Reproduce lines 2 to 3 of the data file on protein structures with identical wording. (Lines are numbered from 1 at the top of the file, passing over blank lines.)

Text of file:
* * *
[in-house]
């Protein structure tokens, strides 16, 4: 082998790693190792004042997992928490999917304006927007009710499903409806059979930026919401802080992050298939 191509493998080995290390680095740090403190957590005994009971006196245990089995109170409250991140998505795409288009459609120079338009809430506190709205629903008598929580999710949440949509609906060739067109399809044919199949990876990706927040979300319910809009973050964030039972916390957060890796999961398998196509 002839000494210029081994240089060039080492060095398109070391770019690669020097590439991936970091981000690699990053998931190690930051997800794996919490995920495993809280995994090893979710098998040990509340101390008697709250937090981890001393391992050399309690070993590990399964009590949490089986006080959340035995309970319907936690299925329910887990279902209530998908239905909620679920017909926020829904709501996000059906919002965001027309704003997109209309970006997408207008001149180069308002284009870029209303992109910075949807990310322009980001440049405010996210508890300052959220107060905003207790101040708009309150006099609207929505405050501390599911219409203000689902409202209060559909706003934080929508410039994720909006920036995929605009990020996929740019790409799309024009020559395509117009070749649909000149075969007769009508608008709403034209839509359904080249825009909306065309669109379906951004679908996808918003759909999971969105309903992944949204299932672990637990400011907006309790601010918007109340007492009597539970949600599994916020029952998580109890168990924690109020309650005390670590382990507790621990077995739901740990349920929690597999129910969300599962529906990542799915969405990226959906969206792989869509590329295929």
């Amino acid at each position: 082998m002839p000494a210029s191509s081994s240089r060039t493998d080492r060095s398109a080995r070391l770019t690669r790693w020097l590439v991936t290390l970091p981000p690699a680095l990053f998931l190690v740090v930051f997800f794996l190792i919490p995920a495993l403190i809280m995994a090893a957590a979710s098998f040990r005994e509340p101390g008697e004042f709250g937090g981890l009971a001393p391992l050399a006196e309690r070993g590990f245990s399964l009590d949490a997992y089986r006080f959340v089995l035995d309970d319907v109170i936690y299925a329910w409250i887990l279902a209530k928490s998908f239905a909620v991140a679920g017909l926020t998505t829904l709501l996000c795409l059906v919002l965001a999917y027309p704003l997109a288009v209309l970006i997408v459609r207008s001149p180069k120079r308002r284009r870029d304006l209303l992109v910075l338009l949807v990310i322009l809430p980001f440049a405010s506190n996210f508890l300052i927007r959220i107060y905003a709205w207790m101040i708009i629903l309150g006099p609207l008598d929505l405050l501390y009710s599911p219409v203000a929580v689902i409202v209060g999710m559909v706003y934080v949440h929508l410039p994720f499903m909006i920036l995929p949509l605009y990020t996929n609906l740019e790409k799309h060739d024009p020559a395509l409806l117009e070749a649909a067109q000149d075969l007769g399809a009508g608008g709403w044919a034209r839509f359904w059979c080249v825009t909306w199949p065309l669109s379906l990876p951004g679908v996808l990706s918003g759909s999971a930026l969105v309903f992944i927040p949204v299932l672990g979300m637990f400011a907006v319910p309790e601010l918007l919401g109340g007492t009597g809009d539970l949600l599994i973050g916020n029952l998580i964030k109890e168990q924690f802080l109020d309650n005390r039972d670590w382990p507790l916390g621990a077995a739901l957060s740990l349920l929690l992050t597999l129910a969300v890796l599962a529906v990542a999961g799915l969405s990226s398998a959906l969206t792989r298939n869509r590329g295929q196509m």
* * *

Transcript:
């Protein structure tokens, strides 16, 4: 082998790693190792004042997992928490999917304006927007009710499903409806059979930026919401802080992050298939 191509493998080995290390680095740090403190957590005994009971006196245990089995109170409250991140998505795409288009459609120079338009809430506190709205629903008598929580999710949440949509609906060739067109399809044919199949990876990706927040979300319910809009973050964030039972916390957060890796999961398998196509 002839000494210029081994240089060039080492060095398109070391770019690669020097590439991936970091981000690699990053998931190690930051997800794996919490995920495993809280995994090893979710098998040990509340101390008697709250937090981890001393391992050399309690070993590990399964009590949490089986006080959340035995309970319907936690299925329910887990279902209530998908239905909620679920017909926020829904709501996000059906919002965001027309704003997109209309970006997408207008001149180069308002284009870029209303992109910075949807990310322009980001440049405010996210508890300052959220107060905003207790101040708009309150006099609207929505405050501390599911219409203000689902409202209060559909706003934080929508410039994720909006920036995929605009990020996929740019790409799309024009020559395509117009070749649909000149075969007769009508608008709403034209839509359904080249825009909306065309669109379906951004679908996808918003759909999971969105309903992944949204299932672990637990400011907006309790601010918007109340007492009597539970949600599994916020029952998580109890168990924690109020309650005390670590382990507790621990077995739901740990349920929690597999129910969300599962529906990542799915969405990226959906969206792989869509590329295929």
């Amino acid at each position: 082998m002839p000494a210029s191509s081994s240089r060039t493998d080492r060095s398109a080995r070391l770019t690669r790693w020097l590439v991936t290390l970091p981000p690699a680095l990053f998931l190690v740090v930051f997800f794996l190792i919490p995920a495993l403190i809280m995994a090893a957590a979710s098998f040990r005994e509340p101390g008697e004042f709250g937090g981890l009971a001393p391992l050399a006196e309690r070993g590990f245990s399964l009590d949490a997992y089986r006080f959340v089995l035995d309970d319907v109170i936690y299925a329910w409250i887990l279902a209530k928490s998908f239905a909620v991140a679920g017909l926020t998505t829904l709501l996000c795409l059906v919002l965001a999917y027309p704003l997109a288009v209309l970006i997408v459609r207008s001149p180069k120079r308002r284009r870029d304006l209303l992109v910075l338009l949807v990310i322009l809430p980001f440049a405010s506190n996210f508890l300052i927007r959220i107060y905003a709205w207790m101040i708009i629903l309150g006099p609207l008598d929505l405050l501390y009710s599911p219409v203000a929580v689902i409202v209060g999710m559909v706003y934080v949440h929508l410039p994720f499903m909006i920036l995929p949509l605009y990020t996929n609906l740019e790409k799309h060739d024009p020559a395509l409806l117009e070749a649909a067109q000149d075969l007769g399809a009508g608008g709403w044919a034209r839509f359904w059979c080249v825009t909306w199949p065309l669109s379906l990876p951004g679908v996808l990706s918003g759909s999971a930026l969105v309903f992944i927040p949204v299932l672990g979300m637990f400011a907006v319910p309790e601010l918007l919401g109340g007492t009597g809009d539970l949600l599994i973050g916020n029952l998580i964030k109890e168990q924690f802080l109020d309650n005390r039972d670590w382990p507790l916390g621990a077995a739901l957060s740990l349920l929690l992050t597999l129910a969300v890796l599962a529906v990542a999961g799915l969405s990226s398998a959906l969206t792989r298939n869509r590329g295929q196509m």